SFPD Officer Credibility Troubles Haunt Prosecutors

NBC Bay Area’s Investigative Unit has learned the San Francisco police department has a list of 133 officers and 10 civilians with disciplinary histories that the city’s top prosecutor says can make them vulnerable to attack on the witness stand and in some cases, imperil convictions.

The police department now says those 143 officers and civilians are on what’s called their “Brady list,” so named for the 1963 U.S. Supreme Court decision Brady v. Maryland. Under Brady, police and prosecutors must disclose anything in a witness’ past that could be used to challenge his or her credibility in a criminal case.

One officer with such a troubled past is Paolo Morgado, who was fired in 2011 but recently put back on the city payroll after an appeals court ruled the city denied his right to appeal his dismissal by the city’s Police Commission.

Morgado was caught on video in 2008, shoving a man against a wall after exchanging words with him as the man was crossing the street. But in his arrest report on the incident, Morgado stated that Charles Haynes was intoxicated and acting in such an “aggressive manner” he had to push him away.

“He lied,” said Haynes’ attorney, Ben Nisenbaum, who said his client was a military veteran who was not only sober, but had just helped a woman cross the street before the videotaped confrontation.

He stressed Officer Morgado was the clear aggressor but yet falsely portrayed his client as the instigator in the official report.

“He prepared a false police report that is a flat out lie, and there is not much more than you can say to it.”

The city not only fired Morgado for lying, but paid Haynes a $50,000 settlement.

But just recently, an appellate court ruled the city had to pay Morgado for the years he was off the force and afford him a chance to appeal his termination. While he is waiting for an appeals process to be finalized, the city is paying him but not allowing him to return to duty.

Nisenbaum said the department may have bungled Morgado’s dismissal, but the public should not pay the price.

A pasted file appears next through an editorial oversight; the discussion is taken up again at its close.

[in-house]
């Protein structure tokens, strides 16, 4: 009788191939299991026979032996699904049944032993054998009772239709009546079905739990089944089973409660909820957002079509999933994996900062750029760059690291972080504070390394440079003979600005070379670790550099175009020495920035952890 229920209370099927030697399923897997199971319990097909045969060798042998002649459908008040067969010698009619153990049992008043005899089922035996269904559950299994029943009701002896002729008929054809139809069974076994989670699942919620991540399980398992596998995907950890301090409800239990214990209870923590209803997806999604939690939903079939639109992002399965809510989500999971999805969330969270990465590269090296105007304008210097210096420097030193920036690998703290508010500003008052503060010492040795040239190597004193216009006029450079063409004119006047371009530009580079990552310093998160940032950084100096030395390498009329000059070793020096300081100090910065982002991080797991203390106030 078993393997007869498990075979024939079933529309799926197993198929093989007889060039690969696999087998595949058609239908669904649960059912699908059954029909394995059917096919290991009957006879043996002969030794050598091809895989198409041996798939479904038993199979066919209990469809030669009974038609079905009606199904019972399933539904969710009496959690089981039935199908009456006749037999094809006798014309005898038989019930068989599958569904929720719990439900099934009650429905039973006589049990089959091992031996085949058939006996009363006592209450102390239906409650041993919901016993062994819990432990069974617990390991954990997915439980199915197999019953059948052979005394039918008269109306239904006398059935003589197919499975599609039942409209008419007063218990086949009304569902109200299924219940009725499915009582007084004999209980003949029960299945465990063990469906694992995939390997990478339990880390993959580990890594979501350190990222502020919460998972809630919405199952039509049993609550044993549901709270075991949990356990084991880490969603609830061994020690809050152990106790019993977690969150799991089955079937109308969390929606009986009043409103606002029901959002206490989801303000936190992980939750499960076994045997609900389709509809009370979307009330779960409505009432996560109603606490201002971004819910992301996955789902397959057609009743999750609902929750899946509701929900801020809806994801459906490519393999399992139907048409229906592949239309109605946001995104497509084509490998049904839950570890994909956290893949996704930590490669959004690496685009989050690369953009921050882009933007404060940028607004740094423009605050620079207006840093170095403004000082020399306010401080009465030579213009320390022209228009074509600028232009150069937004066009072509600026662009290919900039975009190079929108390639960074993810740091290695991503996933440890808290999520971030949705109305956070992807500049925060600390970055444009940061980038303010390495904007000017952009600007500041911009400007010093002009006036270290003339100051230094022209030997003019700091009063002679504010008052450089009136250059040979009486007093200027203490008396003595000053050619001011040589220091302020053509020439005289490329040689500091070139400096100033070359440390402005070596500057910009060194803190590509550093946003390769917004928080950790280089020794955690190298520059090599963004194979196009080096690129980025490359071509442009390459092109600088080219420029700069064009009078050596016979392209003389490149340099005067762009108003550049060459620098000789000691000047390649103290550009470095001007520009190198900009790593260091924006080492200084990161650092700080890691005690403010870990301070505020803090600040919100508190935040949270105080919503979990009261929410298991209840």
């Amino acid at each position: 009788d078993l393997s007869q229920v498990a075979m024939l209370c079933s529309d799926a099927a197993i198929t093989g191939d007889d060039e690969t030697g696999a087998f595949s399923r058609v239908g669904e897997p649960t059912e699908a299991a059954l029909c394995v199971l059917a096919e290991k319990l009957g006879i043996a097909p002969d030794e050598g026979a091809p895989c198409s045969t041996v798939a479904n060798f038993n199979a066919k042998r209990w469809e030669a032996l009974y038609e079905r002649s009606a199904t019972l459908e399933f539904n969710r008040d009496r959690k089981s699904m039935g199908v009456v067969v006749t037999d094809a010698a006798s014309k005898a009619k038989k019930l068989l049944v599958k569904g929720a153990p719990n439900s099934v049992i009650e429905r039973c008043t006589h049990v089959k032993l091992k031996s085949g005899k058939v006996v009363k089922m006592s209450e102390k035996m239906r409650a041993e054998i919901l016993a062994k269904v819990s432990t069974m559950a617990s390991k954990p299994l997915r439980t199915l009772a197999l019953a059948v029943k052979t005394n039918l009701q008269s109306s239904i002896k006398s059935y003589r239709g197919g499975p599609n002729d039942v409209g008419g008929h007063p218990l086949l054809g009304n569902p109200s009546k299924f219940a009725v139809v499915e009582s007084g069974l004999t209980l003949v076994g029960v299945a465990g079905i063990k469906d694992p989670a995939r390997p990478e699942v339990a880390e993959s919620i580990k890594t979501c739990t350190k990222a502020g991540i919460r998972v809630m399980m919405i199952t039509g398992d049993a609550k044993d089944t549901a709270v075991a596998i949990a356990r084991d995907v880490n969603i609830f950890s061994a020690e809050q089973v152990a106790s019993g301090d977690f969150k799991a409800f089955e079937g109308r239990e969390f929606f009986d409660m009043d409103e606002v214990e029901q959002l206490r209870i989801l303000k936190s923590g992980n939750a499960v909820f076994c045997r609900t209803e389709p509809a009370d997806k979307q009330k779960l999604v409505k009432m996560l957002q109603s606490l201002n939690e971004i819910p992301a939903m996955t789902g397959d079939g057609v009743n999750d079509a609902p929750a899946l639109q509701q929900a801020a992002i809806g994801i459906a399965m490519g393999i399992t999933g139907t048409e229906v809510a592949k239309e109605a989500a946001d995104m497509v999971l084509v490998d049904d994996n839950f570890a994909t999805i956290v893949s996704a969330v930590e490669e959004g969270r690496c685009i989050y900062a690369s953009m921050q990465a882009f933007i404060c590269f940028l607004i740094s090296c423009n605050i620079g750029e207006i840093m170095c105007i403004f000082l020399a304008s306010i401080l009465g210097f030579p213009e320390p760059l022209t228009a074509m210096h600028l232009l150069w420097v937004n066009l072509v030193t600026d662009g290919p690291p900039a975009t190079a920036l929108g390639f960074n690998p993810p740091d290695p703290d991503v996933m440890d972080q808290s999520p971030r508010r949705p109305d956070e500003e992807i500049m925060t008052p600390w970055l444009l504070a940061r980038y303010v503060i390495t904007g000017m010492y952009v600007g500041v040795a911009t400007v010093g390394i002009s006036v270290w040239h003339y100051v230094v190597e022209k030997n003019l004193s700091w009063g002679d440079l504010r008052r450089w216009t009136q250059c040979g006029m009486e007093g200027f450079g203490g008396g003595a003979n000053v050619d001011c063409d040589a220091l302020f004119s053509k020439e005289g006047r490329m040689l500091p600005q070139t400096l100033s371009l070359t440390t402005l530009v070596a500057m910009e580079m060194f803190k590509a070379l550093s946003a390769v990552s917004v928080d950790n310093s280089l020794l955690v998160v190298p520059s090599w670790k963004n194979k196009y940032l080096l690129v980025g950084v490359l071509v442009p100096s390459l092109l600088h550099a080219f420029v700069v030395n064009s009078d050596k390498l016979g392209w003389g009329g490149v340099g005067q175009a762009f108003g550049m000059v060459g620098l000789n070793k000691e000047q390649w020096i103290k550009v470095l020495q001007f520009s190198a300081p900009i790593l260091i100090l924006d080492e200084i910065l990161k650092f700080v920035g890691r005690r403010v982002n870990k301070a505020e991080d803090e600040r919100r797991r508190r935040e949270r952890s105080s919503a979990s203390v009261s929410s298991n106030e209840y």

“If you can’t terminate this officer,” he said, “I don’t know who could be terminated.”

While Morgado is in paid limbo, District Attorney George Gascon warned city supervisors last week that Brady baggage on some officers poses a significant challenge for his office.

“We’ve made the department aware that, frankly, officers who are on the Brady list are a problem for us to take forward to a jury,” Gascon said at a supervisors budget hearing, adding that Brady blowback played a role in the 40 percent drop in drug convictions his office attained over a five year period ending in 2017. Still, he couldn’t tell supervisors how many Brady officers are on the street or how many cases had to be scuttled because of them.

That troubled Supervisor Catherine Stefani, who urged Gascon to cooperate with the police department on Brady damage control.

“If there are a lot of officers that have these Brady violations,” she said, “that’s something we all need to know. If they are unable to take a case successfully to court, that’s something we all need to know.”

For its part, the police department told NBC Bay Area in a statement that simply because an officer is on the Brady list “is not necessarily an impediment to the successful prosecution of a case.”

The department stressed that state law forbids using Brady status alone to block promotions or to justify reassigning officers to non-field duties. In fact, NBC Bay Area has learned the department’s Brady roster includes several in supervisor ranks.

The attorney for the police officers union who is fighting to get Morgado and four other fired officers back on the street, Gregg Adam, did not return calls seeking comment for this story.

Nisenbaum, the attorney who sued Morgado and the city, said the department needs to make sure he never gets back out on the street.

“This is not an officer, it seems to me, that you ought to let be out on the street,” he said of Morgado, “to be in a position where his word would ever become an issue. Where his truthfulness would come into play.”

“So if he testifies,” Nisenbaum added, “yes, he ought to be confronted by this every time.”

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